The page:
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January 2014 Volume 6 Issue 6
Muslim Journeys Book Discussion, February 21 


You are invited to the first of the three 2014 Muslim Journeys book groups on Friday, February 21, 2014, 6-8pm, IPFW Learning Commons. The event is free and open to the public.

February's book is Acts of Faith by Eboo Patel;  expert speaker Dr. Michael Spath (IPFW) will lead the discussion.

Read discussion questions and more about the books in the American Stories theme at http://www.programminglibrarian.org/muslimjourneys/mj-themes/mj-american-stories.html.


The complete list of 2014 book events (February, March and April) is available at http://library.ipfw.edu/about/muslim-journeys.html.

Student Research and Creative Endeavor Symposium Preparation Workshops (and Free Pizza)! 


Faculty in all disciplines are asked to encourage graduate and undergraduate students to submit proposals and to mentor interested students. Last year, 54 students representing 19 departments participated in the Student Research and Creative Endeavor Symposium.

Students may submit a proposal online by February 28th for the March 28th Symposium. RESP generously will cover all printing expenses for the posters.

Faculty and librarians are offering a series of coaching workshops to assist students in translating research or creative projects to a poster.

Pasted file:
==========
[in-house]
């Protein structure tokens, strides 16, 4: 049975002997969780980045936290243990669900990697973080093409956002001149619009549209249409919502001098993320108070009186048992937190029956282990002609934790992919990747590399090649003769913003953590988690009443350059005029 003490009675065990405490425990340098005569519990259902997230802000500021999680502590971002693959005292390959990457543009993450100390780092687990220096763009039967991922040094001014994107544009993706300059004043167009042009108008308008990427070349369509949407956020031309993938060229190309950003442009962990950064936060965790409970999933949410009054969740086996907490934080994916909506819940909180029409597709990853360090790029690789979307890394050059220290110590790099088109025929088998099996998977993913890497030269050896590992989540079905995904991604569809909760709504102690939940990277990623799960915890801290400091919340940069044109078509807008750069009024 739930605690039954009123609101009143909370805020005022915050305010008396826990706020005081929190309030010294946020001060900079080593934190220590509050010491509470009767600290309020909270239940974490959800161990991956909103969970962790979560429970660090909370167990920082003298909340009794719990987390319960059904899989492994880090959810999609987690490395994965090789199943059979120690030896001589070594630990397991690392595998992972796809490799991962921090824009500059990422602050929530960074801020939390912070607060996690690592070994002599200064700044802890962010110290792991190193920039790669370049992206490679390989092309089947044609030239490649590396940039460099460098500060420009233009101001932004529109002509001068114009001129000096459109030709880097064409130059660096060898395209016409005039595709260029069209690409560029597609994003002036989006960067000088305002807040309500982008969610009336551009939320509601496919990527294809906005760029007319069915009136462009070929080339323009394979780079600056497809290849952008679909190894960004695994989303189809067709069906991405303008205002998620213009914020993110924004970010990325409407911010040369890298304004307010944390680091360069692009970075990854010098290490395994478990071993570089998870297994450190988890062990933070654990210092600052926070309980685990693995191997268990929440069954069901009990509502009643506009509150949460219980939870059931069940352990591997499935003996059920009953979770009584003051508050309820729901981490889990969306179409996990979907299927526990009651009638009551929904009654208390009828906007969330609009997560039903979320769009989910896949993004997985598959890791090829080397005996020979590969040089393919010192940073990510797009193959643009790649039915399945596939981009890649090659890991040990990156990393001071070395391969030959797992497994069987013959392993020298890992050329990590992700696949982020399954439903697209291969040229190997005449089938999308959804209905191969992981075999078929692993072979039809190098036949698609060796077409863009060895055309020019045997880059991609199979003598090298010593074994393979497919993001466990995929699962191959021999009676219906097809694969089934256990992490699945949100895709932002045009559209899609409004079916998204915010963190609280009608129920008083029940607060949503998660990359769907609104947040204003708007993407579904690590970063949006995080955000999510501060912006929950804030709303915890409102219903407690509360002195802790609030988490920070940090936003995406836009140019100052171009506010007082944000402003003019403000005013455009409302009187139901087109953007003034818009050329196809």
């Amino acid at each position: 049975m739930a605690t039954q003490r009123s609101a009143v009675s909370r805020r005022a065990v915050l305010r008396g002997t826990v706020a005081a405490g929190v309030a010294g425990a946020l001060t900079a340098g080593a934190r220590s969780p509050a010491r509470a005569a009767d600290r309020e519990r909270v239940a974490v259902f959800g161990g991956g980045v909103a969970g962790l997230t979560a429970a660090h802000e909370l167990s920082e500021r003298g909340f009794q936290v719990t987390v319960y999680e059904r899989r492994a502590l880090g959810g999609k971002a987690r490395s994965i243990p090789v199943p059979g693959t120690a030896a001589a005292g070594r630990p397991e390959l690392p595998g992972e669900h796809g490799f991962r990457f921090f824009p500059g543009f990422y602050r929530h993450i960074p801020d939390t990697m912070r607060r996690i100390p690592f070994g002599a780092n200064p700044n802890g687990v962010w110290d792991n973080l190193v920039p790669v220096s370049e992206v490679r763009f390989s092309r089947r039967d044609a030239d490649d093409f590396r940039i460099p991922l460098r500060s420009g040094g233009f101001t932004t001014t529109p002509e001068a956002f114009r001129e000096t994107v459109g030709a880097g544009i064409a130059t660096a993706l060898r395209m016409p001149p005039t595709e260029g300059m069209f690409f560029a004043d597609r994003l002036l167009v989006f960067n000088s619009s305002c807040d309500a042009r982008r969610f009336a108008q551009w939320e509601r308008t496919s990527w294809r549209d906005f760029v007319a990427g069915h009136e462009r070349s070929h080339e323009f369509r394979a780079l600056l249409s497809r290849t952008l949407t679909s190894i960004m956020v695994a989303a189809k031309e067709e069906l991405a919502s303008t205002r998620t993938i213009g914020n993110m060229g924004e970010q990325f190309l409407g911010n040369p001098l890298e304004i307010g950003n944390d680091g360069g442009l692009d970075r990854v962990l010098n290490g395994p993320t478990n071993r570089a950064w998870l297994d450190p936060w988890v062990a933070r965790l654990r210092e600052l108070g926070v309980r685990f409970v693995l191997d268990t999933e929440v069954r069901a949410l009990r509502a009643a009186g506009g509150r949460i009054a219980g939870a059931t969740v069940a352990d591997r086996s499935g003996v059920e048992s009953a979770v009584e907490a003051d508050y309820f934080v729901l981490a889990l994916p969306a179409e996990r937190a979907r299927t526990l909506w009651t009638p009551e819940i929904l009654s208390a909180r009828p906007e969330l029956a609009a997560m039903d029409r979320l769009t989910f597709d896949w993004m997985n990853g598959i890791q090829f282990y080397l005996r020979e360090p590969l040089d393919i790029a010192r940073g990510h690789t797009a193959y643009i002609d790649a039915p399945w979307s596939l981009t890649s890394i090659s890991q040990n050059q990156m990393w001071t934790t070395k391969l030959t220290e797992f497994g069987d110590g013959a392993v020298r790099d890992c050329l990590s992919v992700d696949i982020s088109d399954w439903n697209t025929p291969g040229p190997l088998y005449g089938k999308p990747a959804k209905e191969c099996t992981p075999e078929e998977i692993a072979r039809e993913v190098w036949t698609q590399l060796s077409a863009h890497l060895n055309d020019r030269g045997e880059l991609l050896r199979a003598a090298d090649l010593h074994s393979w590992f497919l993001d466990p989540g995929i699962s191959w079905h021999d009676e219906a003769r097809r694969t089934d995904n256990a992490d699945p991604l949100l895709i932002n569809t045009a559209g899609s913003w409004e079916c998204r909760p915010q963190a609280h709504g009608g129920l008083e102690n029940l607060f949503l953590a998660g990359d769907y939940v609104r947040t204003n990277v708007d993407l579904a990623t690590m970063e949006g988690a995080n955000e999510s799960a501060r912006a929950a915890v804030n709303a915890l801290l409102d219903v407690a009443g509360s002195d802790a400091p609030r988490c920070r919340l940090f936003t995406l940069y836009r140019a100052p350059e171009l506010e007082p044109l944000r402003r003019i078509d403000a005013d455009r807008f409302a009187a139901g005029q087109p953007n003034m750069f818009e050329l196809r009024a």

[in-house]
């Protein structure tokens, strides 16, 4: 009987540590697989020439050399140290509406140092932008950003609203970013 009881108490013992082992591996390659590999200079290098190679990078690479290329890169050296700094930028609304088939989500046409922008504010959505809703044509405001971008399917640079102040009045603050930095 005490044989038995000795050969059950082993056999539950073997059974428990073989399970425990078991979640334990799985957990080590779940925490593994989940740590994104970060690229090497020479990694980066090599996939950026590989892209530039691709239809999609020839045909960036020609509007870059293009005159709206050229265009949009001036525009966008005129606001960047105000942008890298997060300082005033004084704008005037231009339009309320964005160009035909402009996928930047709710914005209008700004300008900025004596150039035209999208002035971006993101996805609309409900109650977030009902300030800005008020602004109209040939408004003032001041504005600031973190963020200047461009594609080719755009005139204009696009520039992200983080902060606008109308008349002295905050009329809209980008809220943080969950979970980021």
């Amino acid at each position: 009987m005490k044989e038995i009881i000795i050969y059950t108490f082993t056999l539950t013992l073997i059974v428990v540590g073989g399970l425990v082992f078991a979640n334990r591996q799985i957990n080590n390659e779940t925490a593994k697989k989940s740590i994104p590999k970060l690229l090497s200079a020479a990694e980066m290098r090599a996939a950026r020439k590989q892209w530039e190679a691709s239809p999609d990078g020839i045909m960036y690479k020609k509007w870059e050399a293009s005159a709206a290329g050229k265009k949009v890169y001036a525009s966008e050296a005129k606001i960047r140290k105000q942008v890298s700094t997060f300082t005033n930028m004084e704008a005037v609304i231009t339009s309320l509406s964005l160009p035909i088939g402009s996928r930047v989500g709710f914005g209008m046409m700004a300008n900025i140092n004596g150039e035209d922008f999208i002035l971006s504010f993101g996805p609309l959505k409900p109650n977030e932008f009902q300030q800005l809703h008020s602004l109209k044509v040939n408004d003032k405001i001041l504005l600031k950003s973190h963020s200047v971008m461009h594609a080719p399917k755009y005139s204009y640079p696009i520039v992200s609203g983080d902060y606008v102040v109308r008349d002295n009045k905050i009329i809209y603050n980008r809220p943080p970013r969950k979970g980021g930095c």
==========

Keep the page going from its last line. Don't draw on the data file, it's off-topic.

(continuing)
A workshop on developing content appropriate for a poster presentation will be offered twice in the next two weeks; no registration is required. Free pizza for attendees! 

  • Thursday, January 30, 2:00 pm in LB275 with Drs. Punya Nachappa and Ryan Yoder
  • Wednesday, February 5, 12 noon in the Learning Commons with Drs. Mohammad Alhassan and Steven Stevenson 

The next set of workshops to be scheduled in March in Studio M will cover the technical aspects of designing a poster.

Questions? Contact Heidi Sandquist.

Library Renovation Update 


Construction will begin on the Honors Program space in the Learning Commons, 2nd floor of the Library, on March 10, 2014 and is expected to be complete by the end of August 2014.  In anticipation of construction noise and dust, research consultations with librarians and Writing Center consultations will move to the first floor of the library.  Students and others will still be welcome to congregate and work in the Learning Commons, but group study spaces and activities such as IPSGA weekly meetings will be relocated temporarily.  The Learning Commons Council and IPSGA are in the process of finding alternative group study spaces on campus and will publicize alternative locations.

Renovation of the library is still on schedule to begin late fall 2014.  Watch for updates in future Helmke Highlights

Open Access and Arts, Humanities and Social Science Research

Not surprisingly, science, technology, and medical research is significantly better funded and highly recognized for its contributions to society than arts, humanities and social science (AHSS) research.  Fortunately, the trend is shifting to include a bigger share of research dollars for the humanities and social sciences.  In the United Kingdom, agencies are recognizing the impact of social science and humanities research on society and have committed significant funding to support AHSS research.  At a recent conference, the UK-based Arts and Humanities Research Council claimed that every euro invested in arts and humanities generated 10 euro for the wider economy in the short-term and 15-20 euro in the longer term.